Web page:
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DOES KETOGENIC DIET AFFECT CHOLESTEROL?
 Ms Daljit Kaur

DOES KETOGENIC DIET AFFECT CHOLESTEROL?

The ketogenic diet is a low-carbohydrate, high-fat, adequate-protein diet, which is primarily used to treat difficult-to-control (refractory) epilepsy in children.

This diet forces patient’s body to burn fats rather than carbohydrates. The purpose of this diet is to extract more calories from protein and fat. Consuming less carbohydrate in diet can decrease the triglycerides’ as one takes less amount of calories than the normal intake. It is easy to cut back most on the carbohydrates that are consumed daily, like sugar, soda, and white bread, only short-term results have been studied, and the results have been mixed. Long term effects haven’t been studied as yet; it is unknown if it works in the long term, and whether it's safe or not.

The body has 2 types of lipoproteins that carry cholesterol to and from the body cells in the blood. One is LDL- low-density lipoprotein (namely “bad” cholesterol) which may makes arterial narrowing worse and HDL- High-density lipoprotein (namely “good” cholesterol) which promotes the protection of the body against narrowing blood vessels. They are cholesterol transporters.

Higher the consumption of fats, more are the chances of an increase in Low Density Lipoprotein which results to high cholesterol level. The American Heart Assocation states that for Cardiovascular Diseases the percentage of total fats shouldn’t be more than 30% of the total calories if one consumes more than the recommended allowances it is harmful to the body.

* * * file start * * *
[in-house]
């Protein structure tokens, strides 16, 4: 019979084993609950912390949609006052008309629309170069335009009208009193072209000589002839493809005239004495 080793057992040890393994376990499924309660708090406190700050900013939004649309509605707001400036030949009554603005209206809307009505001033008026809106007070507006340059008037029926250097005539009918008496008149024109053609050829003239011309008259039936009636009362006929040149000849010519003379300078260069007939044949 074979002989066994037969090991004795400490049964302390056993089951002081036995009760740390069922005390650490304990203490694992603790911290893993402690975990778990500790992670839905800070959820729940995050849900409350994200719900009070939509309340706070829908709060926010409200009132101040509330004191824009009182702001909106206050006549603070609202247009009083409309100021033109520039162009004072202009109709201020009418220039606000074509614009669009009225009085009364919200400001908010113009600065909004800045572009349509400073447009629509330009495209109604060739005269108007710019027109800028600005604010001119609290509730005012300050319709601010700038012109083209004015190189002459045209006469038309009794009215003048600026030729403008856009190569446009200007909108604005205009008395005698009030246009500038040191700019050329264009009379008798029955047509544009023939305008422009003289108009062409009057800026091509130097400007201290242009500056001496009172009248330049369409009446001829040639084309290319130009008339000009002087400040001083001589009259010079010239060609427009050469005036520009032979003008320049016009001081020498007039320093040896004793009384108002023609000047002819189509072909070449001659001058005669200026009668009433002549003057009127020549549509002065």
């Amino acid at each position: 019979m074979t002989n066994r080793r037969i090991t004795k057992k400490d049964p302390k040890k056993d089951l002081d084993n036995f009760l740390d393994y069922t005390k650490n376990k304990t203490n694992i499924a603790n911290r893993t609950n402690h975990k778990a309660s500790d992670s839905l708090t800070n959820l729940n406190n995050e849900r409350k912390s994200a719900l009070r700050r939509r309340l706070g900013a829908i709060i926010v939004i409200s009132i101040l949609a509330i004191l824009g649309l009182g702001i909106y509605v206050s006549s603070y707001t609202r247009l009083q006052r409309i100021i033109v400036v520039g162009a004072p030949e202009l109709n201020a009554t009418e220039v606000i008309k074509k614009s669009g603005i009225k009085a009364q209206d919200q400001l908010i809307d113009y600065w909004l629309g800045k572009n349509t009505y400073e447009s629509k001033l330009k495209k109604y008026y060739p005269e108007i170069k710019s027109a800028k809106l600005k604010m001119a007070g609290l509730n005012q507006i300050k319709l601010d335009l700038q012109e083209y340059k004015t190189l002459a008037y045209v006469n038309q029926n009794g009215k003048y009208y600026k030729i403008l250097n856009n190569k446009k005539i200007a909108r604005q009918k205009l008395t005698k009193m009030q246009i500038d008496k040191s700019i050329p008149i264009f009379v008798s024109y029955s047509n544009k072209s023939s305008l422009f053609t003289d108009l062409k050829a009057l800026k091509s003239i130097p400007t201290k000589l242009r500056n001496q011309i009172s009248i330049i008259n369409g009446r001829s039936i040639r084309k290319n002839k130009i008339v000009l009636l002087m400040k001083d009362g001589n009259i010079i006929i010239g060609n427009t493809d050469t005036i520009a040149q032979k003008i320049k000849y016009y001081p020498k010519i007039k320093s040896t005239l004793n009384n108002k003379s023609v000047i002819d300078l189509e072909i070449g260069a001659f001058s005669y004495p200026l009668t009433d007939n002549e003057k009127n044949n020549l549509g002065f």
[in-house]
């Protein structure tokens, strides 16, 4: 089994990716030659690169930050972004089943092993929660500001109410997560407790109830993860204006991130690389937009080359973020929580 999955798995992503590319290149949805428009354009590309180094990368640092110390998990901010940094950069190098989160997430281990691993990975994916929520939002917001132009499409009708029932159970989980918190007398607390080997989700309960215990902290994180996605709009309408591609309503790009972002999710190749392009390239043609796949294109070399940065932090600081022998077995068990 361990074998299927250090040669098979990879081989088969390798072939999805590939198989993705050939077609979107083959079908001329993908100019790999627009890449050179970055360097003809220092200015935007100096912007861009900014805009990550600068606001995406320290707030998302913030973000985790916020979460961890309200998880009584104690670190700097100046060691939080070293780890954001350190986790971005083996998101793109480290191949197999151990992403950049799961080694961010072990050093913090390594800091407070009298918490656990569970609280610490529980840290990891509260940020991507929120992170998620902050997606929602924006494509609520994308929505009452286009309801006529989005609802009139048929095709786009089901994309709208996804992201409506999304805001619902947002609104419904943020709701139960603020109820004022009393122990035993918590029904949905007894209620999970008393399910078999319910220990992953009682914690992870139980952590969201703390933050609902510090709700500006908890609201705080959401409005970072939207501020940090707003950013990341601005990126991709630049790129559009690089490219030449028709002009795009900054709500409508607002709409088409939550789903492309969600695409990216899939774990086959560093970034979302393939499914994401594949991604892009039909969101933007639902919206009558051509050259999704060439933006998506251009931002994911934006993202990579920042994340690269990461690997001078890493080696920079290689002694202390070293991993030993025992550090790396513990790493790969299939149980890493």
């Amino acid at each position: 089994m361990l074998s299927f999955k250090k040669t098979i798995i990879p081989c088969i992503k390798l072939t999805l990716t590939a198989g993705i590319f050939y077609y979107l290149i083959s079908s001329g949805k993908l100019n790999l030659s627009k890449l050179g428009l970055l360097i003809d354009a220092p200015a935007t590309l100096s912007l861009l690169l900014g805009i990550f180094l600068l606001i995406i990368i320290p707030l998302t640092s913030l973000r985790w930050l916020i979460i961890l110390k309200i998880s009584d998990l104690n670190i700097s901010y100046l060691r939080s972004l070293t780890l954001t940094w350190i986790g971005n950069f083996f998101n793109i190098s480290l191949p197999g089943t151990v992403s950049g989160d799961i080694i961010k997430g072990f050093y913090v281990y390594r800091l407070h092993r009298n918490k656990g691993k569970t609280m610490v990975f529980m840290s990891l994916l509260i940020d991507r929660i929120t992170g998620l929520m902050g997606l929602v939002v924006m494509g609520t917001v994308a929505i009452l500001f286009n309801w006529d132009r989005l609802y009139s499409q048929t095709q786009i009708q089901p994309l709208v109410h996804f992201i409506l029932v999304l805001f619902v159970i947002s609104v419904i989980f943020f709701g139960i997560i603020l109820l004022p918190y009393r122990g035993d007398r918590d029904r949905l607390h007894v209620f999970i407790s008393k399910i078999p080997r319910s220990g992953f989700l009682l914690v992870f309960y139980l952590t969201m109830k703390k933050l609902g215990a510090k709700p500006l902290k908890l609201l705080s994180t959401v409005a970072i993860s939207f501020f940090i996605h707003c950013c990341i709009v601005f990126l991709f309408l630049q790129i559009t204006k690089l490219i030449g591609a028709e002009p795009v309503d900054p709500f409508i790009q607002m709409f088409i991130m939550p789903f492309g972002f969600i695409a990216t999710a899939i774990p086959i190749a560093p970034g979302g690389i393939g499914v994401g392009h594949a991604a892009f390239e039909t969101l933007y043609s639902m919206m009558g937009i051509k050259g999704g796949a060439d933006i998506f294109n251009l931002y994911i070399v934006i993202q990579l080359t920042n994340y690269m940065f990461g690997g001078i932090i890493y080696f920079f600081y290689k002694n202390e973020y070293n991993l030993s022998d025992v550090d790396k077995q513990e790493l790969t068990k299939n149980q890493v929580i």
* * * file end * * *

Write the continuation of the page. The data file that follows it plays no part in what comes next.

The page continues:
According to Indian Council of Medical Research, 2010 guidelines, fat should not be more then 25-35g per day across different age groups in India. In ketogenic, the consumption of fat is more for a long duration of use would be harmful to any individual.

There is one recent long-term study recommending it as a hazard for heart disease. A study presented at the American College of Cardiology in New Orleans, wherein it was discovered that patients who were following a diet low in carbohydrates for nearly two decades had an increased risk of Atrial Fibrillation.

According to research published in Obesity Biology and Integrated Physiology, it was found that Ketogenic diets increase cholesterol and inflammatory markers associated with chronic disease. Specialists observed changes in lipids and inflammation during four weeks on a basic average diet and then on a ketogenic diet. It was discovered that Total cholesterol, LDL, ketones, and markers of inflammation expanded fundamentally while the patients were on the ketogenic diet.

Increase in cholesterol levels is not something that develops overnight; it is a slow & gradual process which eventually blocks your arteries. But keeping the current lifestyle in mind we are more prone to it due to the increased intake of fast food.

More studies need to be conducted to conclude as to the extent to which the keto diet affects the body in the long term.

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